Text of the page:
Ten Hour Roast Lamb - Sponsored by Armitage Shanks
It's a indecently gross thing to admit but there's something quite pleasurable about planning your next meal whilst evacuating your last and I have gained much inspiration whilst sitting on the throne. I would never admit this to my guests but lots of my dinner party menus have been formulated in the bathroom. Friends and family who read this now may have second thoughts about ever eating in my house again but I can assure you, I am scrupulously clean. When washing my hands, I use a nail brush and everything! One of my favourite books I like to take in with me is Stefan Gates' The Gastronaut which is not only a recipe book but also a compendium of adventures in food with some rather bizarre information and facts. It is also very funny albeit with a certain schoolboy humour, especially when he focuses on bodily functions which might not be everyone's cup of tea. However, as you might gather from the overall theme of this post so far, I find him hilarious.
There are many outlandish projects and recipes in the book that I would like to try out such as staging a Hawaiian Imu in my back garden for which Gates provides detailed instructions. This very basically entails digging a massive hole in the ground and then throwing a tonne of wood and heavy scrap metal into it and setting the lot on fire. Once the flames have died down and the embers are glowing red hot, you can then place huge cuts of meat or even a whole animal (pig, lamb etc) wrapped in damp sheets into the pit, cover with earth. You then return hours later, dig the lot up and gorge yourself on a carnivorous feast. This is just a brief overview but like I said, it's definitely something I want to do for a birthday or anniversary in the future. In the meantime, I recently decided to have a go at one of his more manageable projects which was his recipe for Ten Hour Roast Lamb.
The premise is very simple, take one leg of lamb, place in roasting tin with some chopped carrots, onions, garlic and water, cover and then bung in oven at a very very low temperature for 10 hours. I did stumble over two little points though, the first being at what temperature should I set the oven, how low exactly? Mr Gates didn't specify so I threw out the question to the twitterverse and the general consensus came back with 100c. Hoorah for the internet! The second point that caused me to frown was Mr Gates assertion that to get the best from this technique of slow cooking, you should baste the joint every half hour, using an alarm clock if you had to. "Sod that" I thought, I've got better things to be doing so I opted for an hourly baste. This then left plenty of gaps to chase little people around the house, do the washing, feed little people, mow the lawn, change little people's nappies and grab some quality time in the loo before my parents came over for Sunday dinner. What follows is a pictorial representation of one leg of lamb's journey roasting gently throughout the day. The lamb was English West Country, part-boned from Waitrose by the way.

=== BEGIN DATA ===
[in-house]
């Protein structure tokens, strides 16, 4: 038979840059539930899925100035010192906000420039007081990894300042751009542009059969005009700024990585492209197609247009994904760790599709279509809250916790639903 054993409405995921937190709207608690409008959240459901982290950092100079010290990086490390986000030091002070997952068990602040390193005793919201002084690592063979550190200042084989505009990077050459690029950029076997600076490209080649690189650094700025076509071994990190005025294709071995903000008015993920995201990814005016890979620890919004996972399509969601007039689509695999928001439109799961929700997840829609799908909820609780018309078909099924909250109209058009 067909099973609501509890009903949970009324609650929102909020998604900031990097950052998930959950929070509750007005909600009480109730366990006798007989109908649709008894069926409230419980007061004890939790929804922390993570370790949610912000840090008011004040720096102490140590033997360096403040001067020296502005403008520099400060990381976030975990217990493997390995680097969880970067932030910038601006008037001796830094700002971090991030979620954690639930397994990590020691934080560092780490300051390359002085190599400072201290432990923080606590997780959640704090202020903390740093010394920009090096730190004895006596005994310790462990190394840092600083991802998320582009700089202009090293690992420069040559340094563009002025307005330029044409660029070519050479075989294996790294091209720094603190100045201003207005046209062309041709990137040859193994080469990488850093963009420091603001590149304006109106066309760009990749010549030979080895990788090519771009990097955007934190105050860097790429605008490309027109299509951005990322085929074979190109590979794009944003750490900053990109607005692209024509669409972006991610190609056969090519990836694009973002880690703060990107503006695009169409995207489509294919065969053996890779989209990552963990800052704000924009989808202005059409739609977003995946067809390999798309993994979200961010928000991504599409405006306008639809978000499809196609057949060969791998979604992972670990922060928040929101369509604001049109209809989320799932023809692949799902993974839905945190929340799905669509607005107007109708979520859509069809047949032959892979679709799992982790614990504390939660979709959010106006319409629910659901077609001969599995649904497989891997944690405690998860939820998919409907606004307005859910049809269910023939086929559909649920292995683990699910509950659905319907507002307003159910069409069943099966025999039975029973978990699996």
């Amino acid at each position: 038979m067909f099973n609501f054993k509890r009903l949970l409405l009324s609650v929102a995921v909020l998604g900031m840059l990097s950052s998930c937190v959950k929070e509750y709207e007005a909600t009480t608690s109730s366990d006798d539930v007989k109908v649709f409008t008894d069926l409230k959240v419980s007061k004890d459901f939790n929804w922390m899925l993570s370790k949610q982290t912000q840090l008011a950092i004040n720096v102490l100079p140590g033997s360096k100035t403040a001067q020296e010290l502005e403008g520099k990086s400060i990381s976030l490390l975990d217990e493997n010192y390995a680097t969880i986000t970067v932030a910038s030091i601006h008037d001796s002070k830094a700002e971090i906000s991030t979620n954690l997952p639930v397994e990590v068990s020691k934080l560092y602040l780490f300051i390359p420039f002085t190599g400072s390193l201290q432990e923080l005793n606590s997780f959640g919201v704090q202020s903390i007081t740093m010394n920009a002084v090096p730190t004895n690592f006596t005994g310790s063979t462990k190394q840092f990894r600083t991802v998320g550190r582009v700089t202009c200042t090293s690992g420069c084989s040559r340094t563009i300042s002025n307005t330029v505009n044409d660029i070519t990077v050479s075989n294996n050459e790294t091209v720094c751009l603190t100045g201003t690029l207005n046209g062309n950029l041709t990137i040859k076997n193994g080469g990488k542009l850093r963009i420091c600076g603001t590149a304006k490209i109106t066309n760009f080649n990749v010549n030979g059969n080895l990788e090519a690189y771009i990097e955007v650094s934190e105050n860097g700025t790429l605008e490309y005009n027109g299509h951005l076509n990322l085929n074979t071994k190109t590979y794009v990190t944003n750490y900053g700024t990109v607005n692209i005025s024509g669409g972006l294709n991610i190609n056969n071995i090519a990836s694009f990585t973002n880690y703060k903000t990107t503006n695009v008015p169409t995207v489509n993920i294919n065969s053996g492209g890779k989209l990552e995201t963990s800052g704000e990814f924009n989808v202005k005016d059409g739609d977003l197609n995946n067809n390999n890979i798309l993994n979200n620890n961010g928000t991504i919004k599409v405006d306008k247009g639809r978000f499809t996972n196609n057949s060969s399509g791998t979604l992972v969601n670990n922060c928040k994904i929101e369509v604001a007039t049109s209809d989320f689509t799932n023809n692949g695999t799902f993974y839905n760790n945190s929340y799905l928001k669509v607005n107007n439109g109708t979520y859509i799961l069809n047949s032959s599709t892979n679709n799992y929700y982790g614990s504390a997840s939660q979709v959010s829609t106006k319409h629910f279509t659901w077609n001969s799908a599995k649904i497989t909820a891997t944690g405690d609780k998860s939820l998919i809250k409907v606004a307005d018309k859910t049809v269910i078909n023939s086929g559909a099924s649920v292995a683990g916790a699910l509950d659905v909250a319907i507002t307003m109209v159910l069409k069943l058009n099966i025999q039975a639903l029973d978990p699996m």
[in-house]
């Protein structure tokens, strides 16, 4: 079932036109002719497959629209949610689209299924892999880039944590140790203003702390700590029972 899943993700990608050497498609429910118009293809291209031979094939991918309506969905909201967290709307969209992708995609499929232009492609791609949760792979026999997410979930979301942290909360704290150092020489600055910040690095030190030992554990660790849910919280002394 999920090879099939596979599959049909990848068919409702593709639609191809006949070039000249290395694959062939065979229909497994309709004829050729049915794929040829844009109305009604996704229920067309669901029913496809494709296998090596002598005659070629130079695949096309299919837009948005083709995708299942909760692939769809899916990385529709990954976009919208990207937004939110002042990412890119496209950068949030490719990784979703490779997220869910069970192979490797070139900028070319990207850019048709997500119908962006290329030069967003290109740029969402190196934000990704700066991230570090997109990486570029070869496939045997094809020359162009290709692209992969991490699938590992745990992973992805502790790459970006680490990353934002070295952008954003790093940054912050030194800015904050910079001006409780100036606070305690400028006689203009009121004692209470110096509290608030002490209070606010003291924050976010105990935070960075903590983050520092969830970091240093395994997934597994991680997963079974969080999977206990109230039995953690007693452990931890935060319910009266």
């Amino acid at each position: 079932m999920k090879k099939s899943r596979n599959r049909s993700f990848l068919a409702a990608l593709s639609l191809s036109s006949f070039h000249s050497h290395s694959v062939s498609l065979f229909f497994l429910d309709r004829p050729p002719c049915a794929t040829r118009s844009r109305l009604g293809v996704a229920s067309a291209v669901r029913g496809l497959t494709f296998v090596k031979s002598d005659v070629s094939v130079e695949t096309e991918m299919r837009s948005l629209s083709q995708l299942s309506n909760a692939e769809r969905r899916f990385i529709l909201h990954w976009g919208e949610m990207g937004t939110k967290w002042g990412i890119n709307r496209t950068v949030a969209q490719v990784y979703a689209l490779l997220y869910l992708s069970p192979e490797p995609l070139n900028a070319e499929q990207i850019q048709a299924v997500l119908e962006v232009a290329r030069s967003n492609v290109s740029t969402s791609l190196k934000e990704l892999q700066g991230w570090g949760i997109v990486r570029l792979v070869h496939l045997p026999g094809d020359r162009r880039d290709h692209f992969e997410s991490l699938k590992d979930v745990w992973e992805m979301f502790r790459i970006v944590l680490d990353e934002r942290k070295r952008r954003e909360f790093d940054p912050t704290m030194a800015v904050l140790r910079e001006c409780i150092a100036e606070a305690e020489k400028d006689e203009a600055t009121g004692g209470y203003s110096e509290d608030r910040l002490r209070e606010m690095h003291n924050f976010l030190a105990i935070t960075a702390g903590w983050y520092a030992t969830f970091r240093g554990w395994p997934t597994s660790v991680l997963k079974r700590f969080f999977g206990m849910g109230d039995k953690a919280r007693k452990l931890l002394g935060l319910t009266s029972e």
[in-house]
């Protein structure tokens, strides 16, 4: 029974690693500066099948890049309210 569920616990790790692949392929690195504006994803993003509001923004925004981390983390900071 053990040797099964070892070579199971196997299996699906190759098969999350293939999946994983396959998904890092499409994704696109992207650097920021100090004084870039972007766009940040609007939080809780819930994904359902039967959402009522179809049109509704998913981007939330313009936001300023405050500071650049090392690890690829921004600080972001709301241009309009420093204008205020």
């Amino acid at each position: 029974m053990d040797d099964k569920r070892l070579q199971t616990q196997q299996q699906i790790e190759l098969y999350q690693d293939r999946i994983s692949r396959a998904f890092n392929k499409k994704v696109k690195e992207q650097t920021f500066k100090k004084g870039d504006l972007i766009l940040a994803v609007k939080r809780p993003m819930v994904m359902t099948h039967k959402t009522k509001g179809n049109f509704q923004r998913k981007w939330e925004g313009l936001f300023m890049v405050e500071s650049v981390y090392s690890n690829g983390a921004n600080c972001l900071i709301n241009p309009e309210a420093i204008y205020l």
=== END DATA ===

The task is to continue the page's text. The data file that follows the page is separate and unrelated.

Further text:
7:00AM - just before going in
8:00AM - not much happening so far
12PM - gravy forming nicely, kitchen smells heavenly, mouth starts to water
2PM - getting tangoed now (wouldn't look out of place at Lakeside), dribble starts to run down chin
So what was the verdict after all that effort and considerable torment? Well to be honest I have to say that the lamb didn't come out as tender as I expected. Yes it smelt fantastic, orgasmic even but after shovelling the first forkful into my mouth, an audible wet balloon fart went off in the back of my head. Everyone else at the table said it was beautiful but I was expecting a melting tender texture in the meat, like what you get from a good kleftiko for instance. And well, this lamb to me just seemed too tight given the very long cook. Nevertheless, we all polished off our plates anyway. I was so hungry that you could have put Charlie Chaplin's boot in front of me and it would have been scoffed in an instant. Then, later on in the evening a funny thing happened. I went back out into the kitchen and reached under foil which was covering the remnants of the lamb and placed a piece in my mouth, just to make sure. And well it pretty much dissolved on my tongue. Then it dawned on me, just how long did I let the leg rest for? Er for about a minute I think and there lies the rub. Never underestimate the importance of leaving meat alone to relax once you've taken it out of the oven, no matter how ravenous you may be. A joint this size would have probably benefited from 20 mins resting time at least. After 10 hours of cooking and drooling, it must take someone with great will power and resolve to manage that. I am no such man. I am weak. I hide in the toilet.
Disturbing but interesting post.
Never used to rest meat when I was at uni (yes I cooked roasts at uni) but when I first tried a few years later, was an ABSOLUTE convert. Now do it however hungry I am. :)
Did you make shepherd's pie with the leftovers?
I'm surprised that a leg of lamb was specified; usually it's a fattier cut like shoulder that holds up to long slow cooking.
This very evening I cooked some pork belly to serve to guests tomorrow. The smell was maddening and I felt a little delirious.
Ten hours though...oof. Might have to give it a try though it could be hell on the electric bill. :)
I mostly read my my recipe books in the bath for some reason.
That Gastronaut book was recommended to me by someone else recently, I'm going to have to get it.
As for the Lamb, looks lovely - I like the hour by hour photography (Similiar perhaps to my prospective future Gordons Gin experiment).
I tried to make a slow roast leg of lamb a few weeks ago. I cooked it on a low heat for about 7 hours,it was utterly disgusting. I forgot to cover it so it was like old boot leather. Bleugh!